Siwa Villa from the inside
Dining area – Fifteen foot dinning table that will fit 10+ easily in the middle of the living area for when you all want to get together for lunch or dinner. There is also a small table and seating area in the kitchen if you feel 15ft of space is a bit much for your bowl of cornflakes and coffee in the morning!
This is a large long room through the middle of the house. It is traditional for Siwan houses to have one large living room facing north south to catch the breeze that blows through the house through the day to keep it cool.
An open fire provides extra heat in the winter if required. Additional seating and cushions are available. There are exposed palm tree beams on the ceiling making the room look a bit like an English baronial hall. This is the traditional way of making ceilings in Siwa.The lighting is provided by wall fittings made from lumps of salt from the lake giving a nice warm glow in the evenings.
The floor throughout the house is soft limestone about 3 centimetres thick and needed a five tonne truck to deliver! It took Penny nearly a month of solid tiling to get the floor laid, but it was worth it.
The dining room is actually the same room as the living room but, as it is so long, it feels more like two rooms.
You can sit 10 people around the dinner table and you can’t beat it for dinner parties. We have had several Christmas dinners around this table with guests and a bit of a party up on the roof afterwards.
This room is slightly separate from the dining room and is another living room. It has the big arched windows in it and is very bright in the mornings. You can play cards or monopoly in here, and leave it out to finish the next day as it is not in the way.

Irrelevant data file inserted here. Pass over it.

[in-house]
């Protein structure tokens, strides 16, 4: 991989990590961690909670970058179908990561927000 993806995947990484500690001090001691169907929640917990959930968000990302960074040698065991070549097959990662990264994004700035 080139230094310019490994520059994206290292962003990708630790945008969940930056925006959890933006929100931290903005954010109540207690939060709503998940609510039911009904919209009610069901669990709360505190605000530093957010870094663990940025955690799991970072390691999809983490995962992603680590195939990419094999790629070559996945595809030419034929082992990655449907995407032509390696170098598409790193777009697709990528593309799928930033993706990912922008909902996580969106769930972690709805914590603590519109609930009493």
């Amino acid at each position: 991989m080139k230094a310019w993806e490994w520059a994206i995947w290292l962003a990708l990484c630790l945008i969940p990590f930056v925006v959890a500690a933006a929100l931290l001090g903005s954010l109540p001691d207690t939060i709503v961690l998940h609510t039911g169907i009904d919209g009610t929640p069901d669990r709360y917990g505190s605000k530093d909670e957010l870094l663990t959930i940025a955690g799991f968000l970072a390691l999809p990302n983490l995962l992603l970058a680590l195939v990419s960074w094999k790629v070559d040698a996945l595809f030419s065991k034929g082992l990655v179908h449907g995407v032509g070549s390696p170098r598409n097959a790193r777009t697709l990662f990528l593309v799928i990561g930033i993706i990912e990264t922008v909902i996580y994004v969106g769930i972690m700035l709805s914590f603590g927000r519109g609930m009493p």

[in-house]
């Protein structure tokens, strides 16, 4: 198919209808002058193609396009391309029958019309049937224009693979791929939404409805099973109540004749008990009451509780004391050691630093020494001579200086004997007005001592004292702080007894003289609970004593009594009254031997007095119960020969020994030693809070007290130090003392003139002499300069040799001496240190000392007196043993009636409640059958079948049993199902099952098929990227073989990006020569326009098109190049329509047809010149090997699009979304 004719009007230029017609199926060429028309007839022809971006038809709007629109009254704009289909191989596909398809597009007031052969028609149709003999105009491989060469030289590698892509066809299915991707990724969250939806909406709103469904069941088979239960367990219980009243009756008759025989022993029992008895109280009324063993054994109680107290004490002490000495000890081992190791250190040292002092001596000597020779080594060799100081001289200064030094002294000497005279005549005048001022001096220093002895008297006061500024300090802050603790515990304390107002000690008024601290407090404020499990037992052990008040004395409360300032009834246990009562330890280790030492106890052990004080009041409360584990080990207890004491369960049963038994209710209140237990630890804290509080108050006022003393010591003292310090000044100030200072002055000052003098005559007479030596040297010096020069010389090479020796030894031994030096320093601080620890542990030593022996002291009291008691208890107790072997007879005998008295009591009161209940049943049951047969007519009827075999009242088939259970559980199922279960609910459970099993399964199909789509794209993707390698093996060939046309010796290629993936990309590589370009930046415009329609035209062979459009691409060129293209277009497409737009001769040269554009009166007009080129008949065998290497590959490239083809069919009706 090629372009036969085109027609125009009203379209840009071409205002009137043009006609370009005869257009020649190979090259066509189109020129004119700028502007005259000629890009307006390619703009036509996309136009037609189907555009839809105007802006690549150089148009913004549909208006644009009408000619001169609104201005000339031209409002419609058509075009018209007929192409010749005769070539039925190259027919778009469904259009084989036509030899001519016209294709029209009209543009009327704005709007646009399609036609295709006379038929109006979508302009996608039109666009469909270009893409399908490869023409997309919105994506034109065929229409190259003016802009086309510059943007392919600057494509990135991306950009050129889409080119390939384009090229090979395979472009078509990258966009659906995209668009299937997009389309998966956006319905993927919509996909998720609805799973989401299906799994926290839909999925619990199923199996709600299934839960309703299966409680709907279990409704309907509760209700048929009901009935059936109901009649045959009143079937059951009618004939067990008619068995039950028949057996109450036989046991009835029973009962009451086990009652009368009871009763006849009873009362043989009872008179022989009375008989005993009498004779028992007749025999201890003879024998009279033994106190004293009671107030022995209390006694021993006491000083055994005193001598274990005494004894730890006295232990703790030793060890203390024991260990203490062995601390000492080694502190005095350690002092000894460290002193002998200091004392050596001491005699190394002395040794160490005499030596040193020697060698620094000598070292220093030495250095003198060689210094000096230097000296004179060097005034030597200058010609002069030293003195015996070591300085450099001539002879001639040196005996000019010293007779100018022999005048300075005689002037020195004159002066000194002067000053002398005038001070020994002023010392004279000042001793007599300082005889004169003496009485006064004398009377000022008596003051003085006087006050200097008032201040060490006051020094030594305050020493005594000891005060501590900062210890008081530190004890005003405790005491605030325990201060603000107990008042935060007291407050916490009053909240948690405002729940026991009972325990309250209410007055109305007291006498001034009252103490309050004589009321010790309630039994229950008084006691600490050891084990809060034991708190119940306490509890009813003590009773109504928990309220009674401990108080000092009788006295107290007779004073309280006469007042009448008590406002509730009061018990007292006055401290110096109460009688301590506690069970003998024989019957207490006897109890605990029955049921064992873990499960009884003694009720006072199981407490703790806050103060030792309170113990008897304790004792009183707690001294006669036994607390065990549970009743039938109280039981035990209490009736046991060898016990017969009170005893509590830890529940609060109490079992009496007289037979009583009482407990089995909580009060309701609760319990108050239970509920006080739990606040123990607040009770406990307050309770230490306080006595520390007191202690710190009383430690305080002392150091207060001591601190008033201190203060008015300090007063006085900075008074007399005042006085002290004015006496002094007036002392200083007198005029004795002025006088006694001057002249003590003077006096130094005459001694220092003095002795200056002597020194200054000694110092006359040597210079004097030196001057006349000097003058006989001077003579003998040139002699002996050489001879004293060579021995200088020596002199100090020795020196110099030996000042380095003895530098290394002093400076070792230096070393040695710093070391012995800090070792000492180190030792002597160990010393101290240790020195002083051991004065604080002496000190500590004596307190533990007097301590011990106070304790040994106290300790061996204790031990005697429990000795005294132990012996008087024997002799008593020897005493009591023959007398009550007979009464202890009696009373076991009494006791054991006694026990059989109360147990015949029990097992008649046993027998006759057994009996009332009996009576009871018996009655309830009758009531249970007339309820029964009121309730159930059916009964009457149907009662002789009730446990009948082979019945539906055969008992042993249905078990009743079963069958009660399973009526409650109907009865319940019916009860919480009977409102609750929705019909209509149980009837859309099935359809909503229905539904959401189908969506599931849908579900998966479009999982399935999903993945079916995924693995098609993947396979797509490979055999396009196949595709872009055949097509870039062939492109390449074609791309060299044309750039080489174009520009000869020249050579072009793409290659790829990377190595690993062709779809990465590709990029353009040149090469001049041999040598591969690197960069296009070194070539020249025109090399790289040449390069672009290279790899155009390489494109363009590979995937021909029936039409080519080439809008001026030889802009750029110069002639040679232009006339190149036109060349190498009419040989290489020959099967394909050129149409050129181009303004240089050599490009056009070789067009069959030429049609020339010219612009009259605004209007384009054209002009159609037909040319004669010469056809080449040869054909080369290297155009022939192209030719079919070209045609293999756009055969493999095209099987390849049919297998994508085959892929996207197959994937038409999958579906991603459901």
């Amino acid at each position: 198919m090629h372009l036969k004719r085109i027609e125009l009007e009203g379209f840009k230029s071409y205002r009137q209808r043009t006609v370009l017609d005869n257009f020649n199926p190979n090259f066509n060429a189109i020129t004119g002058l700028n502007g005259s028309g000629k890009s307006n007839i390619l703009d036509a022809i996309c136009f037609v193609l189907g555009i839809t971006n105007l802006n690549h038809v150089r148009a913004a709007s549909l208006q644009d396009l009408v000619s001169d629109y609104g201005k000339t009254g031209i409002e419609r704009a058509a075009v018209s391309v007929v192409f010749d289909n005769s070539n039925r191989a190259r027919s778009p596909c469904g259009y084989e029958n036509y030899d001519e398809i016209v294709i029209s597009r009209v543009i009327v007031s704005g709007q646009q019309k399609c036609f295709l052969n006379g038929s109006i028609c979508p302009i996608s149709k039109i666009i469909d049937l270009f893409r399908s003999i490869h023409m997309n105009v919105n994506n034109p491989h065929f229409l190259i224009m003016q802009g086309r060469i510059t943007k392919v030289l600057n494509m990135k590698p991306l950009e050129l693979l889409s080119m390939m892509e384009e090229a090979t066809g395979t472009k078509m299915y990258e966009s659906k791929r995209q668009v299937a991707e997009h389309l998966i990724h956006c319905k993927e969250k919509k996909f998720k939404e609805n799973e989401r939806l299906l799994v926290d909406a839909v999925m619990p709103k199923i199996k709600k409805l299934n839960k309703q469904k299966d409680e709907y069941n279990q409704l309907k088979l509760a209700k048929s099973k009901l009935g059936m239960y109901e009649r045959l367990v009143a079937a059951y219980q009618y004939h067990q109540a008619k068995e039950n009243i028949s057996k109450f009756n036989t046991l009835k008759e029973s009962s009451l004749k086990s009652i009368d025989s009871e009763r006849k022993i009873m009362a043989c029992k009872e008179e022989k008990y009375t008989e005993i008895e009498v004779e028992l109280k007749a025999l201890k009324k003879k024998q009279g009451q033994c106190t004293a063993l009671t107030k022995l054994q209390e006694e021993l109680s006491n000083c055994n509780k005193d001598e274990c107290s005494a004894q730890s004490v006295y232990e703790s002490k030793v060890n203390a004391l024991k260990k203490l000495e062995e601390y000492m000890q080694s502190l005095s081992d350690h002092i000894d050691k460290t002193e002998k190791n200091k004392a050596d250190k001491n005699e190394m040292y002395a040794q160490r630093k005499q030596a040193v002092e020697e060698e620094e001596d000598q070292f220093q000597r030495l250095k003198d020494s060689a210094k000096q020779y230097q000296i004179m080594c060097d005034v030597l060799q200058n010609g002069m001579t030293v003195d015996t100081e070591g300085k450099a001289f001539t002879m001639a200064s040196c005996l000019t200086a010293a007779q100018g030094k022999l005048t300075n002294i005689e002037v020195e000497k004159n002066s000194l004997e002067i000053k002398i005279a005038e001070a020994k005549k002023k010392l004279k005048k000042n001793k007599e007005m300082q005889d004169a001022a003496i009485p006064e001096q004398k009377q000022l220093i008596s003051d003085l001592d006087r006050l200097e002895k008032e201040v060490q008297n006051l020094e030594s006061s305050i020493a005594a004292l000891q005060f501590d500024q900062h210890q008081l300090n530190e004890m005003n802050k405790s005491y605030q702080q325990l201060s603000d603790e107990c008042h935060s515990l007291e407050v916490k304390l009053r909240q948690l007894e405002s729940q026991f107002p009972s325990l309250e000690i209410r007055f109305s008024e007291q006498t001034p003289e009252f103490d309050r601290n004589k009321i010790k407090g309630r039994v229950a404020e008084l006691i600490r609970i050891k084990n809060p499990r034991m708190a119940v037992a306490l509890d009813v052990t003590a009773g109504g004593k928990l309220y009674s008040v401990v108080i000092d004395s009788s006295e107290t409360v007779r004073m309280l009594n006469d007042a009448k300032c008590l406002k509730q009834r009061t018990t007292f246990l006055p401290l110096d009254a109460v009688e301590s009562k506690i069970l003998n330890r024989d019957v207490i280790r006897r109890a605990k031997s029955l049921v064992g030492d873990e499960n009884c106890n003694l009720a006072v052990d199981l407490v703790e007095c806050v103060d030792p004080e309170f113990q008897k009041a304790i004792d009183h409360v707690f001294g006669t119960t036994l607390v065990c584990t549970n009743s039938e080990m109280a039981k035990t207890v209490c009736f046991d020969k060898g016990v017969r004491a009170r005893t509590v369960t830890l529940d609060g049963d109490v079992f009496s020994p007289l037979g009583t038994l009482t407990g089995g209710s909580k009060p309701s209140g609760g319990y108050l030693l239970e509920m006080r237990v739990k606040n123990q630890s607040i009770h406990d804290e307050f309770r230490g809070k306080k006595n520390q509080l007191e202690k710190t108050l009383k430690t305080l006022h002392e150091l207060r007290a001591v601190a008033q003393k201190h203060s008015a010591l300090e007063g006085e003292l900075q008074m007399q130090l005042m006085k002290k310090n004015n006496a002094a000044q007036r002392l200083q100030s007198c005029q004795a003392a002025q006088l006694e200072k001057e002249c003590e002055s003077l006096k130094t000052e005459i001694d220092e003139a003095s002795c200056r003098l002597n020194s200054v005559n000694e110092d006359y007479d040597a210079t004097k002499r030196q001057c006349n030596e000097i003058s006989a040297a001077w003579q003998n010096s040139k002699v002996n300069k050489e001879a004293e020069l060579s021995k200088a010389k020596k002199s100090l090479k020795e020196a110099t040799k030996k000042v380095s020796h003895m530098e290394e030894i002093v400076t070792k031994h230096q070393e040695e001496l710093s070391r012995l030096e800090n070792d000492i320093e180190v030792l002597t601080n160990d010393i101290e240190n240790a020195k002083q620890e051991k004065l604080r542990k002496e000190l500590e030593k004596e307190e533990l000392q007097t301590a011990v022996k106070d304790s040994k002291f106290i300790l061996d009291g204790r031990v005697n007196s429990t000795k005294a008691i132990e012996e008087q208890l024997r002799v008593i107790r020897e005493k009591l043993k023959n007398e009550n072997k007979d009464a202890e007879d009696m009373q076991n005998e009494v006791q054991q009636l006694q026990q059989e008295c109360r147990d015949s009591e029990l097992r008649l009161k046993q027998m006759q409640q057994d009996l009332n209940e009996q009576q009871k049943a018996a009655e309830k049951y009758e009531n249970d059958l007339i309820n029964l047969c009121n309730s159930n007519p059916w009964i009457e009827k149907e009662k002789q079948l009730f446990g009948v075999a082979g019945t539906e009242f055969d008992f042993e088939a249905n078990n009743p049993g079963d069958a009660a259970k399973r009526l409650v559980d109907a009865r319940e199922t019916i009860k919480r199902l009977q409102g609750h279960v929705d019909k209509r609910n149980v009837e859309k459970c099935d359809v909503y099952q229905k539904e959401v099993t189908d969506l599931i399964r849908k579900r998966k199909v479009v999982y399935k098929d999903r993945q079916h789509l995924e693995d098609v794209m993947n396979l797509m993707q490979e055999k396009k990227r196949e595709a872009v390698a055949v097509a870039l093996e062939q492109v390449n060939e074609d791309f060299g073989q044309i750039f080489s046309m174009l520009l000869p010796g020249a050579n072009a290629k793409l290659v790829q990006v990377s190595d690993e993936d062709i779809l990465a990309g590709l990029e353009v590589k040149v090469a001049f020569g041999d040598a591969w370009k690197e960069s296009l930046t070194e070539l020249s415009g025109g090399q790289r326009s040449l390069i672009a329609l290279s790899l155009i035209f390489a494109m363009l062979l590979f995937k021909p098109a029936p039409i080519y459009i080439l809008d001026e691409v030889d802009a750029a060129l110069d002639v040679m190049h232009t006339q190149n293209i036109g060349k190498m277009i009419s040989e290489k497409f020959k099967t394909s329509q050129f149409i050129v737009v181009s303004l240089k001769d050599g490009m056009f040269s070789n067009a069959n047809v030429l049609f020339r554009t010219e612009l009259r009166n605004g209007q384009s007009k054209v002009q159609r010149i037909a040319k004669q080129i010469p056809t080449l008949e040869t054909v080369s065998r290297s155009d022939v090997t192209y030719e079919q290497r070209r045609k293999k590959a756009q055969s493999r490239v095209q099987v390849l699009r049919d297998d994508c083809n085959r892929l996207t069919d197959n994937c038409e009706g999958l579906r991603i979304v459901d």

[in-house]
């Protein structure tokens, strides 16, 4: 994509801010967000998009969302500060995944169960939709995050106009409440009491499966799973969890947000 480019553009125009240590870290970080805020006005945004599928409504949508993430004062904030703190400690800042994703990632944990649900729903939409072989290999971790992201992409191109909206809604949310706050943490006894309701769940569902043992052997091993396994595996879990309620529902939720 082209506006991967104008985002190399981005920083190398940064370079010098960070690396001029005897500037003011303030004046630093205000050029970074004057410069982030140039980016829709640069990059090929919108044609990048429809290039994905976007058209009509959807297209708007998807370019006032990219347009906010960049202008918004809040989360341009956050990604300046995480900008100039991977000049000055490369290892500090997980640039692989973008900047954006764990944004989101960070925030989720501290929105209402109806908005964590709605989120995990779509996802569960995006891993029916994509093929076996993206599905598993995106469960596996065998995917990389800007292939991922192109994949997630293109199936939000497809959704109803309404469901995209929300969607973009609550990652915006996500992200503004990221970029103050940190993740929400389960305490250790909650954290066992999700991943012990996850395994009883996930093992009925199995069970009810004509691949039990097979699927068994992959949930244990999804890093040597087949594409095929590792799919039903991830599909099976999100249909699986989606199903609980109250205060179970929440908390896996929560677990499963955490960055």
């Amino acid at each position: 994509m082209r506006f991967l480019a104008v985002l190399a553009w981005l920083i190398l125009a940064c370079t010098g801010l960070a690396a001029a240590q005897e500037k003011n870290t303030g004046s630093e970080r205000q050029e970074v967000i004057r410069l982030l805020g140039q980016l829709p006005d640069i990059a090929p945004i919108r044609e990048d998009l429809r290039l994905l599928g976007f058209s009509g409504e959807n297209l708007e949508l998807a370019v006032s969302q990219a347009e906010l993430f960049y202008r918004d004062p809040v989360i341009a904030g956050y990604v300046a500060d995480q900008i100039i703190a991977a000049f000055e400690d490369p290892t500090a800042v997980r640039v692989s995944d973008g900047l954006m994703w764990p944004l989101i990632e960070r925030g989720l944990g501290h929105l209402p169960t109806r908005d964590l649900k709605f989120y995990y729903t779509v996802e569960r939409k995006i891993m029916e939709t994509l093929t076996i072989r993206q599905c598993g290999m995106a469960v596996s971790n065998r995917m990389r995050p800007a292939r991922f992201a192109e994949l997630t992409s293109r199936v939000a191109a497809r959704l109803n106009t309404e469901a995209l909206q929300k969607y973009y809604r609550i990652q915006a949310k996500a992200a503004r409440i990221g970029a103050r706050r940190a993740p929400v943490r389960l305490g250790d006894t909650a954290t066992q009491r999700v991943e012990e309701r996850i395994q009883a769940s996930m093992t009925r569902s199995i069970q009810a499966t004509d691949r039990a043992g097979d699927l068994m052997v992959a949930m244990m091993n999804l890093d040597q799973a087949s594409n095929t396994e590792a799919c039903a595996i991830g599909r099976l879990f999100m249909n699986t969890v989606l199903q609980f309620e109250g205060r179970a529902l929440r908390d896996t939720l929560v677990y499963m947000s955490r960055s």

The walls are very thick here, so any noise you make will not disturb any light sleepers who want to go to bed.
When you stay at the Siwa Villa you will soon forget what is just outside the big arched windows in the narrow streets. Outside donkeys meander by, while inside you will have your iPod station, beers in the fridge, a book to read and time to reflect on the whole situation.
Throughout your stay Mohammed, the housekeeper, will be around to keep the fires burning in the house and on the roof using local renewable olive wood and the kitchen sink free of washing up. He is full-time, so no matter how much mess you make, he will make it disappear before you return from the desert.
If this is what you are looking for on your holiday to Egypt, then select one of the the following links and hopefully we will see you soon in Siwa.